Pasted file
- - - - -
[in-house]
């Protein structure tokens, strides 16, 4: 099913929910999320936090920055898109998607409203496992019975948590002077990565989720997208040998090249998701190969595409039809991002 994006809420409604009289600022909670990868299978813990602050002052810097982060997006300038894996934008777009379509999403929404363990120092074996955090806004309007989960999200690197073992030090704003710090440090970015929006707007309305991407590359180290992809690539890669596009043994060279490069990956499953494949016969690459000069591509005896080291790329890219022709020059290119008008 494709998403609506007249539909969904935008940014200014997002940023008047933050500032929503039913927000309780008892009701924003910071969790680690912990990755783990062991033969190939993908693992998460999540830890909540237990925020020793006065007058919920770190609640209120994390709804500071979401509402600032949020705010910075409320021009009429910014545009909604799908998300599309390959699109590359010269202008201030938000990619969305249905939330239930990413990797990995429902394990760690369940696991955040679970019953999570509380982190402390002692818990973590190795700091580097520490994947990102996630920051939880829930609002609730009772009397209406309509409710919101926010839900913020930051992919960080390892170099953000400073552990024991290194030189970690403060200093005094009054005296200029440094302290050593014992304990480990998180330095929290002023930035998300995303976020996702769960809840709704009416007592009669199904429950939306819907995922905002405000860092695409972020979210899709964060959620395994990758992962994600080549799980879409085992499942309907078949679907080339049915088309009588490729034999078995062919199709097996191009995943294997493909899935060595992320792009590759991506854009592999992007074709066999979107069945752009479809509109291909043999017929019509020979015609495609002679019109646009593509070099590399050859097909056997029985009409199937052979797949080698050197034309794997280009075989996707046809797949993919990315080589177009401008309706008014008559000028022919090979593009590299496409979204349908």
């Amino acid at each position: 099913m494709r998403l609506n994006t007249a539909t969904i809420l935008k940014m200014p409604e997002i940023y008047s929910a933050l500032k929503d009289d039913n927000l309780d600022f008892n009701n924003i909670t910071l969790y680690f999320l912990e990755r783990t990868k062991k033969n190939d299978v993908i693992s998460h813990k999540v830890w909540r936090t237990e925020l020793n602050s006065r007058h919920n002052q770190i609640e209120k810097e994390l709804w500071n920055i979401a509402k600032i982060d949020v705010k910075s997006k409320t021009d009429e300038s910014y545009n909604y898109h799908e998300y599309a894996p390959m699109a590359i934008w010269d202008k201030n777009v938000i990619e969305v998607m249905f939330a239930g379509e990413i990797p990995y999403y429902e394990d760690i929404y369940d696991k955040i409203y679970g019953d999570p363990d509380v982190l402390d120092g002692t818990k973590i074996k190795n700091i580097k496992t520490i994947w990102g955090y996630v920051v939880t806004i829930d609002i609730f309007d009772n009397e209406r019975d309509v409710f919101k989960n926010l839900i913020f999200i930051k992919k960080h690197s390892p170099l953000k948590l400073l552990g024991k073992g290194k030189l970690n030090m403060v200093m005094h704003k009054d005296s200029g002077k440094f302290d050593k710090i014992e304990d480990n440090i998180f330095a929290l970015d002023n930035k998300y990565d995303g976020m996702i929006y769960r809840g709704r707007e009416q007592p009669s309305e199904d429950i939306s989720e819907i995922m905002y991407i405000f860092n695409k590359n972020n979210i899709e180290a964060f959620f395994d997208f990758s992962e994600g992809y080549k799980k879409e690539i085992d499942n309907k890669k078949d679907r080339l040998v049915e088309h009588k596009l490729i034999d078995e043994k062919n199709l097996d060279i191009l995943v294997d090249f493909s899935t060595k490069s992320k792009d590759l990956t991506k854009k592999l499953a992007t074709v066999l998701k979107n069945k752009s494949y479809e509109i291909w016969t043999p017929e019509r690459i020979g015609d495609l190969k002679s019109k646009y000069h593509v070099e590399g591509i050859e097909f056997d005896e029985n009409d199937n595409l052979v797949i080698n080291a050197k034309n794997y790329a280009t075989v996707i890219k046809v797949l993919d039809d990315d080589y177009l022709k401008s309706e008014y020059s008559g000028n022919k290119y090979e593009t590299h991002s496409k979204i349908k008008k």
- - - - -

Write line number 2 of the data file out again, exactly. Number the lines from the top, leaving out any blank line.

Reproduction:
């Protein structure tokens, strides 16, 4: 099913929910999320936090920055898109998607409203496992019975948590002077990565989720997208040998090249998701190969595409039809991002 994006809420409604009289600022909670990868299978813990602050002052810097982060997006300038894996934008777009379509999403929404363990120092074996955090806004309007989960999200690197073992030090704003710090440090970015929006707007309305991407590359180290992809690539890669596009043994060279490069990956499953494949016969690459000069591509005896080291790329890219022709020059290119008008 494709998403609506007249539909969904935008940014200014997002940023008047933050500032929503039913927000309780008892009701924003910071969790680690912990990755783990062991033969190939993908693992998460999540830890909540237990925020020793006065007058919920770190609640209120994390709804500071979401509402600032949020705010910075409320021009009429910014545009909604799908998300599309390959699109590359010269202008201030938000990619969305249905939330239930990413990797990995429902394990760690369940696991955040679970019953999570509380982190402390002692818990973590190795700091580097520490994947990102996630920051939880829930609002609730009772009397209406309509409710919101926010839900913020930051992919960080390892170099953000400073552990024991290194030189970690403060200093005094009054005296200029440094302290050593014992304990480990998180330095929290002023930035998300995303976020996702769960809840709704009416007592009669199904429950939306819907995922905002405000860092695409972020979210899709964060959620395994990758992962994600080549799980879409085992499942309907078949679907080339049915088309009588490729034999078995062919199709097996191009995943294997493909899935060595992320792009590759991506854009592999992007074709066999979107069945752009479809509109291909043999017929019509020979015609495609002679019109646009593509070099590399050859097909056997029985009409199937052979797949080698050197034309794997280009075989996707046809797949993919990315080589177009401008309706008014008559000028022919090979593009590299496409979204349908």